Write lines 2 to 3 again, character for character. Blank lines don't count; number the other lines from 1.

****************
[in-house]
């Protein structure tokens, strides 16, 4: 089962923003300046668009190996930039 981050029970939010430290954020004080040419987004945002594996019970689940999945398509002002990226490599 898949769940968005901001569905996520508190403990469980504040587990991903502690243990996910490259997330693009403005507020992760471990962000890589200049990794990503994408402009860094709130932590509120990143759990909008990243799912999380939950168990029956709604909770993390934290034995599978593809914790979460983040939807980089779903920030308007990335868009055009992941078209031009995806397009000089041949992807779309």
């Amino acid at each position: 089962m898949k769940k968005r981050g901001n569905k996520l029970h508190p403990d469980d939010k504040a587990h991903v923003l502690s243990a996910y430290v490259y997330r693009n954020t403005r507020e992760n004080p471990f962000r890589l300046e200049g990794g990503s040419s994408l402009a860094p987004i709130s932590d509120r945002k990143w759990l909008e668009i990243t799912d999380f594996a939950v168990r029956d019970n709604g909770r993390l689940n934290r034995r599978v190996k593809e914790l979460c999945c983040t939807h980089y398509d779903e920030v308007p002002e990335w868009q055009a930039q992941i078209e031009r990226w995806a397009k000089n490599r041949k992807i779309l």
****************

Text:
């Protein structure tokens, strides 16, 4: 089962923003300046668009190996930039 981050029970939010430290954020004080040419987004945002594996019970689940999945398509002002990226490599 898949769940968005901001569905996520508190403990469980504040587990991903502690243990996910490259997330693009403005507020992760471990962000890589200049990794990503994408402009860094709130932590509120990143759990909008990243799912999380939950168990029956709604909770993390934290034995599978593809914790979460983040939807980089779903920030308007990335868009055009992941078209031009995806397009000089041949992807779309």
């Amino acid at each position: 089962m898949k769940k968005r981050g901001n569905k996520l029970h508190p403990d469980d939010k504040a587990h991903v923003l502690s243990a996910y430290v490259y997330r693009n954020t403005r507020e992760n004080p471990f962000r890589l300046e200049g990794g990503s040419s994408l402009a860094p987004i709130s932590d509120r945002k990143w759990l909008e668009i990243t799912d999380f594996a939950v168990r029956d019970n709604g909770r993390l689940n934290r034995r599978v190996k593809e914790l979460c999945c983040t939807h980089y398509d779903e920030v308007p002002e990335w868009q055009a930039q992941i078209e031009r990226w995806a397009k000089n490599r041949k992807i779309l």